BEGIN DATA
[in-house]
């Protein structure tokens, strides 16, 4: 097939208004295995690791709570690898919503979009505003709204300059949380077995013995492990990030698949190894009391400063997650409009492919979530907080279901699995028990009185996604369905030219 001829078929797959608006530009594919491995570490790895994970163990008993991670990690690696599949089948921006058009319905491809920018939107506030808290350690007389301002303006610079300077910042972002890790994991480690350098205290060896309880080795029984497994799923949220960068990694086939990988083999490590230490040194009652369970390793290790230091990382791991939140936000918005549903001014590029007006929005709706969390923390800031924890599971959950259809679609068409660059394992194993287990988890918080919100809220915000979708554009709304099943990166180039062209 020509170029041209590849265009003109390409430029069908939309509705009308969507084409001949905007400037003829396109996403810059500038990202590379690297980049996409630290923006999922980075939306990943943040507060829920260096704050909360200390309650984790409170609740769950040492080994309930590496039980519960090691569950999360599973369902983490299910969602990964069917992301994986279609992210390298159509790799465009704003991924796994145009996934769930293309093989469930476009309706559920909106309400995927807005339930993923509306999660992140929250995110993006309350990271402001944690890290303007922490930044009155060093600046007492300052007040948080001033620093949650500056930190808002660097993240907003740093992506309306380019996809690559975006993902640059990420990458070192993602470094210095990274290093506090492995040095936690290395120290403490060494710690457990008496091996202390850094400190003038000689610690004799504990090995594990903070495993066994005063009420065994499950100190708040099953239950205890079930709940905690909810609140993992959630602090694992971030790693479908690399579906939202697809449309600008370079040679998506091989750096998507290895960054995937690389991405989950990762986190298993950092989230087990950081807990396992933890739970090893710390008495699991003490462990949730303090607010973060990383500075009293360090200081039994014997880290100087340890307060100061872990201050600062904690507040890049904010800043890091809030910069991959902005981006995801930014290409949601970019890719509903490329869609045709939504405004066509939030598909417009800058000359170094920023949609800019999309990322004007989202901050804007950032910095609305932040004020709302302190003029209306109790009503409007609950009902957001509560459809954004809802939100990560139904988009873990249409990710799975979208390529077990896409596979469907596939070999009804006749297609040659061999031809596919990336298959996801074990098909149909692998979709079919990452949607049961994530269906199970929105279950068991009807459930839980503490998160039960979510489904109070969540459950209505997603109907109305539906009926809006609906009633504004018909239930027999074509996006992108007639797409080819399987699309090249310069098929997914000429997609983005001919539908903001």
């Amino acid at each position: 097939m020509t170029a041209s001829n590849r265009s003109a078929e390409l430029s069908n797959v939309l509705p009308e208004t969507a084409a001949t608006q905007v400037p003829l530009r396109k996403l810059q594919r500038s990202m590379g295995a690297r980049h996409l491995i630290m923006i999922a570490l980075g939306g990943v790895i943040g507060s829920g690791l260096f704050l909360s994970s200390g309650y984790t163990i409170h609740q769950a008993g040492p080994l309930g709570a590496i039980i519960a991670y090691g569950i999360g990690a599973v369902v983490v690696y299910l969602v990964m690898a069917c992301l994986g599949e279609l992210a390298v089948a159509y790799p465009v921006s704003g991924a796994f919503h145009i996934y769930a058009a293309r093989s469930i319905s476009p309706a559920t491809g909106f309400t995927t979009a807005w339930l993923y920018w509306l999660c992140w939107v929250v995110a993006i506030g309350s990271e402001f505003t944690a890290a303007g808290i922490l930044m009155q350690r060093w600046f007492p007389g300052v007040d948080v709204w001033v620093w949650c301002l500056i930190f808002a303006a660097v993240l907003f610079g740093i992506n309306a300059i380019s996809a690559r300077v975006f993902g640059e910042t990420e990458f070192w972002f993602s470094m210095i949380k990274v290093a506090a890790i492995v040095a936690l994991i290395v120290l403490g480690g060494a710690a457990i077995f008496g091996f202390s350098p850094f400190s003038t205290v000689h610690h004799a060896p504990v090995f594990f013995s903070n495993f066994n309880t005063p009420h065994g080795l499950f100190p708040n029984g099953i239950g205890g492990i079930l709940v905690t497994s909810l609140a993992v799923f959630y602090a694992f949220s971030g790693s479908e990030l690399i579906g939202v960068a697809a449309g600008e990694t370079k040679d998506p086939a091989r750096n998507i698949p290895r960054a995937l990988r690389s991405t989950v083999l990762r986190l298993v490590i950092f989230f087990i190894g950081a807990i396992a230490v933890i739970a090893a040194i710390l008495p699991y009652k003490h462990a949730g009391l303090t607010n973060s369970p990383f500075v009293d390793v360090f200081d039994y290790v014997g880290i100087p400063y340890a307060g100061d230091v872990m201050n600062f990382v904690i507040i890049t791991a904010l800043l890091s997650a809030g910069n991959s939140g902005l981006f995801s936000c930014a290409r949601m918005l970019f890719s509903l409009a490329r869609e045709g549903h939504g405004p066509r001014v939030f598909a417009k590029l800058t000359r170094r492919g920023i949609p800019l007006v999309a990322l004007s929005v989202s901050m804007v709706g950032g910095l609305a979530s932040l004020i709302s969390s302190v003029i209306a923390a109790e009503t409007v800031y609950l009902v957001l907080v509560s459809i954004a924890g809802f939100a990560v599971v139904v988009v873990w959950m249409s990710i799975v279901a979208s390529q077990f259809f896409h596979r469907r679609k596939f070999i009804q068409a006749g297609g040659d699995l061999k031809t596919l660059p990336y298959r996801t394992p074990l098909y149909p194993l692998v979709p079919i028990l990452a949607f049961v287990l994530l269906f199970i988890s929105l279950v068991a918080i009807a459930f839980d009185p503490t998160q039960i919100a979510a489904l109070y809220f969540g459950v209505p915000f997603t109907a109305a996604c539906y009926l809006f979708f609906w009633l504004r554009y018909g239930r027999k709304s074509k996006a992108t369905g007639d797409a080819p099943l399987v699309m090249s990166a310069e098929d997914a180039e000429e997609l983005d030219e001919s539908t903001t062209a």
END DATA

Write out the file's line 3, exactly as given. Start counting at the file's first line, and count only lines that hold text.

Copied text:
């Amino acid at each position: 097939m020509t170029a041209s001829n590849r265009s003109a078929e390409l430029s069908n797959v939309l509705p009308e208004t969507a084409a001949t608006q905007v400037p003829l530009r396109k996403l810059q594919r500038s990202m590379g295995a690297r980049h996409l491995i630290m923006i999922a570490l980075g939306g990943v790895i943040g507060s829920g690791l260096f704050l909360s994970s200390g309650y984790t163990i409170h609740q769950a008993g040492p080994l309930g709570a590496i039980i519960a991670y090691g569950i999360g990690a599973v369902v983490v690696y299910l969602v990964m690898a069917c992301l994986g599949e279609l992210a390298v089948a159509y790799p465009v921006s704003g991924a796994f919503h145009i996934y769930a058009a293309r093989s469930i319905s476009p309706a559920t491809g909106f309400t995927t979009a807005w339930l993923y920018w509306l999660c992140w939107v929250v995110a993006i506030g309350s990271e402001f505003t944690a890290a303007g808290i922490l930044m009155q350690r060093w600046f007492p007389g300052v007040d948080v709204w001033v620093w949650c301002l500056i930190f808002a303006a660097v993240l907003f610079g740093i992506n309306a300059i380019s996809a690559r300077v975006f993902g640059e910042t990420e990458f070192w972002f993602s470094m210095i949380k990274v290093a506090a890790i492995v040095a936690l994991i290395v120290l403490g480690g060494a710690a457990i077995f008496g091996f202390s350098p850094f400190s003038t205290v000689h610690h004799a060896p504990v090995f594990f013995s903070n495993f066994n309880t005063p009420h065994g080795l499950f100190p708040n029984g099953i239950g205890g492990i079930l709940v905690t497994s909810l609140a993992v799923f959630y602090a694992f949220s971030g790693s479908e990030l690399i579906g939202v960068a697809a449309g600008e990694t370079k040679d998506p086939a091989r750096n998507i698949p290895r960054a995937l990988r690389s991405t989950v083999l990762r986190l298993v490590i950092f989230f087990i190894g950081a807990i396992a230490v933890i739970a090893a040194i710390l008495p699991y009652k003490h462990a949730g009391l303090t607010n973060s369970p990383f500075v009293d390793v360090f200081d039994y290790v014997g880290i100087p400063y340890a307060g100061d230091v872990m201050n600062f990382v904690i507040i890049t791991a904010l800043l890091s997650a809030g910069n991959s939140g902005l981006f995801s936000c930014a290409r949601m918005l970019f890719s509903l409009a490329r869609e045709g549903h939504g405004p066509r001014v939030f598909a417009k590029l800058t000359r170094r492919g920023i949609p800019l007006v999309a990322l004007s929005v989202s901050m804007v709706g950032g910095l609305a979530s932040l004020i709302s969390s302190v003029i209306a923390a109790e009503t409007v800031y609950l009902v957001l907080v509560s459809i954004a924890g809802f939100a990560v599971v139904v988009v873990w959950m249409s990710i799975v279901a979208s390529q077990f259809f896409h596979r469907r679609k596939f070999i009804q068409a006749g297609g040659d699995l061999k031809t596919l660059p990336y298959r996801t394992p074990l098909y149909p194993l692998v979709p079919i028990l990452a949607f049961v287990l994530l269906f199970i988890s929105l279950v068991a918080i009807a459930f839980d009185p503490t998160q039960i919100a979510a489904l109070y809220f969540g459950v209505p915000f997603t109907a109305a996604c539906y009926l809006f979708f609906w009633l504004r554009y018909g239930r027999k709304s074509k996006a992108t369905g007639d797409a080819p099943l399987v699309m090249s990166a310069e098929d997914a180039e000429e997609l983005d030219e001919s539908t903001t062209a």